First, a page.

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Upper Gastrointestinal Bleeding and the Importance of an Early Endoscopic Study for Diagnosis: A Retrospective Study

Objectives: Determine if the time of early endoscopy modifies the patients evolution and hospitalization stay in patients with upper gastrointestinal bleeding.

Design: A retrospective and transversal study.

Setting: Primary care Hospital, in Tegucigalpa, Honduras. Participants we review a total of 115 medical records with diagnosis of upper gastrointestinal bleeding who attended the Emergency unit of the Social Security Institute Hospital in Tegucigalpa MDC Period from January 1 to December 31 of 2011.

Results: We registered 115 patients with diagnosis of upper gastrointestinal bleeding of whom 92.17% underwent upper endoscopy study. Early endoscopy was performed within 24 hours in 10.38% of patients, in this group the average hospitalization stay was 3.1 days. Early endoscopy within the first 24 hours significantly reduced (p=0.0001) hospitalization stay. The mean length of hospital stay was 4.74 days.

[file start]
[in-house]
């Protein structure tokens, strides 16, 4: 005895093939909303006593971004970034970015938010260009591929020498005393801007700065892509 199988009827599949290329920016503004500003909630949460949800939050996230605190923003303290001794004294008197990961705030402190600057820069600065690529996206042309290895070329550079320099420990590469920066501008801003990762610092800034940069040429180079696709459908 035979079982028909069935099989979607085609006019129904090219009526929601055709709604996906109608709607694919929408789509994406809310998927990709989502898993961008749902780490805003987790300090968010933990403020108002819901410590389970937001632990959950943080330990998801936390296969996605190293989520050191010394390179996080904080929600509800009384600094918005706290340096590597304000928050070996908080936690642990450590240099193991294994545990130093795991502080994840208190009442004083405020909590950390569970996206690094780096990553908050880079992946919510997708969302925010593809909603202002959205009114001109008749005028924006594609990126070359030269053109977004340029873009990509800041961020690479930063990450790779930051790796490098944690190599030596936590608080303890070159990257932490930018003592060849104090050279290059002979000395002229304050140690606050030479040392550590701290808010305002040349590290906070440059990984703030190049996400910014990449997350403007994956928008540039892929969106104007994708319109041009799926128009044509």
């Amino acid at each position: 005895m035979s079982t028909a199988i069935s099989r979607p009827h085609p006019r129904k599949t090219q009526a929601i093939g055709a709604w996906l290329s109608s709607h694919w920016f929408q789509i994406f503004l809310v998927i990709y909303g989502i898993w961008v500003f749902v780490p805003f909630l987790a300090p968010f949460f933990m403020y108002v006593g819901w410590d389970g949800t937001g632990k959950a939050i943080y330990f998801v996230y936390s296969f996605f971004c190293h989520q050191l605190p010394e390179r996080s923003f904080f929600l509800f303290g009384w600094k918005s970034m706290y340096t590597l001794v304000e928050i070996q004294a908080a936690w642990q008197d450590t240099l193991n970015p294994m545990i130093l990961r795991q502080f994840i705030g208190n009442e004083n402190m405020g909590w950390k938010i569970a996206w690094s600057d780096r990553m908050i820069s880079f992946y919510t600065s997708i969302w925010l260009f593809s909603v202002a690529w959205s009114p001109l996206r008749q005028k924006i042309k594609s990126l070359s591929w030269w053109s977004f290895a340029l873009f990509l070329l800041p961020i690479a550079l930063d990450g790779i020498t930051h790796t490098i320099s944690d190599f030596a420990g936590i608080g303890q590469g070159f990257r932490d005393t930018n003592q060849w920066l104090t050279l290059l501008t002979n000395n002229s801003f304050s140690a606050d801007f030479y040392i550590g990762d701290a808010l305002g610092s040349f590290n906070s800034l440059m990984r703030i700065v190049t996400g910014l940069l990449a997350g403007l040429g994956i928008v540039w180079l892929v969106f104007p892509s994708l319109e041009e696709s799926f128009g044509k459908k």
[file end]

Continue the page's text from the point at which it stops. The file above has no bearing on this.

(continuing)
The main etiology of upper gastrointestinal bleeding was non-variceal 64.1%. Peptic ulcer disease type Forrest III (clean base ulcer) was the most frequent in 77.78%. The mean hospitalization stay in patients with peptic ulcer disease type Forrest III was 4.6 days. No endoscopy study was performed in 9 patients of whom all died because of hemodynamic instability and lack of an emergency endoscopy unit in the hospital.

Conclusion: Early endoscopy determines the patient’s evolution and hospitalization stay.


Elvin Omar Videa-Irías, Juan Carlos Zapata-Colindres, Kenneth Rafael Bustillo-Muñoz and Daniells Andrea-Erazo

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